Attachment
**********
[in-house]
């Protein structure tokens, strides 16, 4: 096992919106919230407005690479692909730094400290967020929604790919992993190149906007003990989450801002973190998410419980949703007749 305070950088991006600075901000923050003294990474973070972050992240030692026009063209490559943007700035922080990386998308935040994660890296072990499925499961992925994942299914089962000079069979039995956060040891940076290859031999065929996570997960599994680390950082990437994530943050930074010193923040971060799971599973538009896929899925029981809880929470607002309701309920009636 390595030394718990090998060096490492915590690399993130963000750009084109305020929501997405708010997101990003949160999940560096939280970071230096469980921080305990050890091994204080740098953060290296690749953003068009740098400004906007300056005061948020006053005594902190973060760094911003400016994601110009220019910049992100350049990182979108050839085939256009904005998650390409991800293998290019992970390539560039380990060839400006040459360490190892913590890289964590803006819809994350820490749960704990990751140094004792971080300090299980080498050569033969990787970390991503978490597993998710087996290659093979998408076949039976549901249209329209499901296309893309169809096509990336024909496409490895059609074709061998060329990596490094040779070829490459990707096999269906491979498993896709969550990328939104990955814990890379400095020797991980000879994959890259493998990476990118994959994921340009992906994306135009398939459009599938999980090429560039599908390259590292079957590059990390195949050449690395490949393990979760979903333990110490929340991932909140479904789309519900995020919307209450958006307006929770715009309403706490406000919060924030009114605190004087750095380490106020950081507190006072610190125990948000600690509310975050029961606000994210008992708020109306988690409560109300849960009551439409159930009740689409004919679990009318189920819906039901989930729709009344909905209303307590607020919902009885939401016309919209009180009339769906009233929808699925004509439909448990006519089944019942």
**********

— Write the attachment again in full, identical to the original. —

[in-house]
């Protein structure tokens, strides 16, 4: 096992919106919230407005690479692909730094400290967020929604790919992993190149906007003990989450801002973190998410419980949703007749 305070950088991006600075901000923050003294990474973070972050992240030692026009063209490559943007700035922080990386998308935040994660890296072990499925499961992925994942299914089962000079069979039995956060040891940076290859031999065929996570997960599994680390950082990437994530943050930074010193923040971060799971599973538009896929899925029981809880929470607002309701309920009636 390595030394718990090998060096490492915590690399993130963000750009084109305020929501997405708010997101990003949160999940560096939280970071230096469980921080305990050890091994204080740098953060290296690749953003068009740098400004906007300056005061948020006053005594902190973060760094911003400016994601110009220019910049992100350049990182979108050839085939256009904005998650390409991800293998290019992970390539560039380990060839400006040459360490190892913590890289964590803006819809994350820490749960704990990751140094004792971080300090299980080498050569033969990787970390991503978490597993998710087996290659093979998408076949039976549901249209329209499901296309893309169809096509990336024909496409490895059609074709061998060329990596490094040779070829490459990707096999269906491979498993896709969550990328939104990955814990890379400095020797991980000879994959890259493998990476990118994959994921340009992906994306135009398939459009599938999980090429560039599908390259590292079957590059990390195949050449690395490949393990979760979903333990110490929340991932909140479904789309519900995020919307209450958006307006929770715009309403706490406000919060924030009114605190004087750095380490106020950081507190006072610190125990948000600690509310975050029961606000994210008992708020109306988690409560109300849960009551439409159930009740689409004919679990009318189920819906039901989930729709009344909905209303307590607020919902009885939401016309919209009180009339769906009233929808699925004509439909448990006519089944019942």